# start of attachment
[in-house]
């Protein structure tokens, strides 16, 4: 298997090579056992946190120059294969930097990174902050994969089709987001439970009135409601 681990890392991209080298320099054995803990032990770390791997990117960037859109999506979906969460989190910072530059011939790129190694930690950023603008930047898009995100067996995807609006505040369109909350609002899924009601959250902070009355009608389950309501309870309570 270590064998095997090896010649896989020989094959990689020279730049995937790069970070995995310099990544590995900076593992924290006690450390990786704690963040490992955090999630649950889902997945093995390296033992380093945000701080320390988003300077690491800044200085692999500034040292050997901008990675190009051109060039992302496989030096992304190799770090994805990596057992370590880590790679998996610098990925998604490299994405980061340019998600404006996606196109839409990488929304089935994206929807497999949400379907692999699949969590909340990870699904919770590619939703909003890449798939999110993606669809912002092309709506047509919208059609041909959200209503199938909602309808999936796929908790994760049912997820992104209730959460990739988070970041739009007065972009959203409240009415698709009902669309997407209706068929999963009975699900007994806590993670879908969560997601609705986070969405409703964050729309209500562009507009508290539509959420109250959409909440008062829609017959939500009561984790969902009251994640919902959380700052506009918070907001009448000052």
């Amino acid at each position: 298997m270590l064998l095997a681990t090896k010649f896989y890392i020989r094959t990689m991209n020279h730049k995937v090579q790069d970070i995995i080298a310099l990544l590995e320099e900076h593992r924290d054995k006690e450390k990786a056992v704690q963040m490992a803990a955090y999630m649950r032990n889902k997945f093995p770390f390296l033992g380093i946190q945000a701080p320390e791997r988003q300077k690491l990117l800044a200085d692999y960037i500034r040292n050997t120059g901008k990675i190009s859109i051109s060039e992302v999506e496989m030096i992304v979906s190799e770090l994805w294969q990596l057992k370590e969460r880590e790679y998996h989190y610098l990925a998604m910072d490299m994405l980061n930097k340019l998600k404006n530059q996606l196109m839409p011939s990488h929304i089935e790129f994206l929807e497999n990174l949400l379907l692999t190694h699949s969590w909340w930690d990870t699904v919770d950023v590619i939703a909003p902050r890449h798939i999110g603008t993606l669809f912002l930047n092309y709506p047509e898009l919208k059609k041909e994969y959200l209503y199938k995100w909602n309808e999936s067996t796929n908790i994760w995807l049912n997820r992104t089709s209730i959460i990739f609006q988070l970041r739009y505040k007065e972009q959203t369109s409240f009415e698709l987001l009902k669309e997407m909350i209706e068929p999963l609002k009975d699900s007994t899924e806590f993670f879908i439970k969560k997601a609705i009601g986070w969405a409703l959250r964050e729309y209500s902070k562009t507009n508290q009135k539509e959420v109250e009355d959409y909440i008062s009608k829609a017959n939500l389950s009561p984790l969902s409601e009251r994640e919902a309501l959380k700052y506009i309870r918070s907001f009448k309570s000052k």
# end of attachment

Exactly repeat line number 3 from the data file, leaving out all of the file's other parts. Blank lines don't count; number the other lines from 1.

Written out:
């Amino acid at each position: 298997m270590l064998l095997a681990t090896k010649f896989y890392i020989r094959t990689m991209n020279h730049k995937v090579q790069d970070i995995i080298a310099l990544l590995e320099e900076h593992r924290d054995k006690e450390k990786a056992v704690q963040m490992a803990a955090y999630m649950r032990n889902k997945f093995p770390f390296l033992g380093i946190q945000a701080p320390e791997r988003q300077k690491l990117l800044a200085d692999y960037i500034r040292n050997t120059g901008k990675i190009s859109i051109s060039e992302v999506e496989m030096i992304v979906s190799e770090l994805w294969q990596l057992k370590e969460r880590e790679y998996h989190y610098l990925a998604m910072d490299m994405l980061n930097k340019l998600k404006n530059q996606l196109m839409p011939s990488h929304i089935e790129f994206l929807e497999n990174l949400l379907l692999t190694h699949s969590w909340w930690d990870t699904v919770d950023v590619i939703a909003p902050r890449h798939i999110g603008t993606l669809f912002l930047n092309y709506p047509e898009l919208k059609k041909e994969y959200l209503y199938k995100w909602n309808e999936s067996t796929n908790i994760w995807l049912n997820r992104t089709s209730i959460i990739f609006q988070l970041r739009y505040k007065e972009q959203t369109s409240f009415e698709l987001l009902k669309e997407m909350i209706e068929p999963l609002k009975d699900s007994t899924e806590f993670f879908i439970k969560k997601a609705i009601g986070w969405a409703l959250r964050e729309y209500s902070k562009t507009n508290q009135k539509e959420v109250e009355d959409y909440i008062s009608k829609a017959n939500l389950s009561p984790l969902s409601e009251r994640e919902a309501l959380k700052y506009i309870r918070s907001f009448k309570s000052k």